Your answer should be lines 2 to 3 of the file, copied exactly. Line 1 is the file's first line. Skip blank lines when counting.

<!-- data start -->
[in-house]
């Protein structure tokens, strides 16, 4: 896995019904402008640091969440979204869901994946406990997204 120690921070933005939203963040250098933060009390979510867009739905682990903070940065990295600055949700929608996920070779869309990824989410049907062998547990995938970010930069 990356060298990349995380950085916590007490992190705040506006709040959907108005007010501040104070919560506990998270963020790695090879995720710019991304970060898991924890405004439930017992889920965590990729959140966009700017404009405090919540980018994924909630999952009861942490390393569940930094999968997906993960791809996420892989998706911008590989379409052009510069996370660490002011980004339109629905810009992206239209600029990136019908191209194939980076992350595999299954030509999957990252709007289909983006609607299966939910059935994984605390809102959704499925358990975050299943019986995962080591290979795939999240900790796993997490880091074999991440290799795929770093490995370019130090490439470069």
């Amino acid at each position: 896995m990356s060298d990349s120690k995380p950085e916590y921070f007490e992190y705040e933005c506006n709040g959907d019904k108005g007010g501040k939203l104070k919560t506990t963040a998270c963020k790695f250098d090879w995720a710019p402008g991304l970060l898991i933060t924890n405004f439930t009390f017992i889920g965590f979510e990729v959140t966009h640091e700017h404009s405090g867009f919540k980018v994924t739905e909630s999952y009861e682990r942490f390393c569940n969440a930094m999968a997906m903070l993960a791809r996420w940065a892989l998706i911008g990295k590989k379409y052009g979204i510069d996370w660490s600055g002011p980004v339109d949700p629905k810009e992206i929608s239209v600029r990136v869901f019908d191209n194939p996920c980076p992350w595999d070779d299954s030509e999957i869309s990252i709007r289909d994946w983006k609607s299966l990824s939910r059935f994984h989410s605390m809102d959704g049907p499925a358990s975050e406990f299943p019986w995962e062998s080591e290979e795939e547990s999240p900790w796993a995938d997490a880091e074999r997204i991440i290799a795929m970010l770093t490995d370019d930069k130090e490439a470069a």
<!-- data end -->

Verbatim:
């Protein structure tokens, strides 16, 4: 896995019904402008640091969440979204869901994946406990997204 120690921070933005939203963040250098933060009390979510867009739905682990903070940065990295600055949700929608996920070779869309990824989410049907062998547990995938970010930069 990356060298990349995380950085916590007490992190705040506006709040959907108005007010501040104070919560506990998270963020790695090879995720710019991304970060898991924890405004439930017992889920965590990729959140966009700017404009405090919540980018994924909630999952009861942490390393569940930094999968997906993960791809996420892989998706911008590989379409052009510069996370660490002011980004339109629905810009992206239209600029990136019908191209194939980076992350595999299954030509999957990252709007289909983006609607299966939910059935994984605390809102959704499925358990975050299943019986995962080591290979795939999240900790796993997490880091074999991440290799795929770093490995370019130090490439470069």
């Amino acid at each position: 896995m990356s060298d990349s120690k995380p950085e916590y921070f007490e992190y705040e933005c506006n709040g959907d019904k108005g007010g501040k939203l104070k919560t506990t963040a998270c963020k790695f250098d090879w995720a710019p402008g991304l970060l898991i933060t924890n405004f439930t009390f017992i889920g965590f979510e990729v959140t966009h640091e700017h404009s405090g867009f919540k980018v994924t739905e909630s999952y009861e682990r942490f390393c569940n969440a930094m999968a997906m903070l993960a791809r996420w940065a892989l998706i911008g990295k590989k379409y052009g979204i510069d996370w660490s600055g002011p980004v339109d949700p629905k810009e992206i929608s239209v600029r990136v869901f019908d191209n194939p996920c980076p992350w595999d070779d299954s030509e999957i869309s990252i709007r289909d994946w983006k609607s299966l990824s939910r059935f994984h989410s605390m809102d959704g049907p499925a358990s975050e406990f299943p019986w995962e062998s080591e290979e795939e547990s999240p900790w796993a995938d997490a880091e074999r997204i991440i290799a795929m970010l770093t490995d370019d930069k130090e490439a470069a």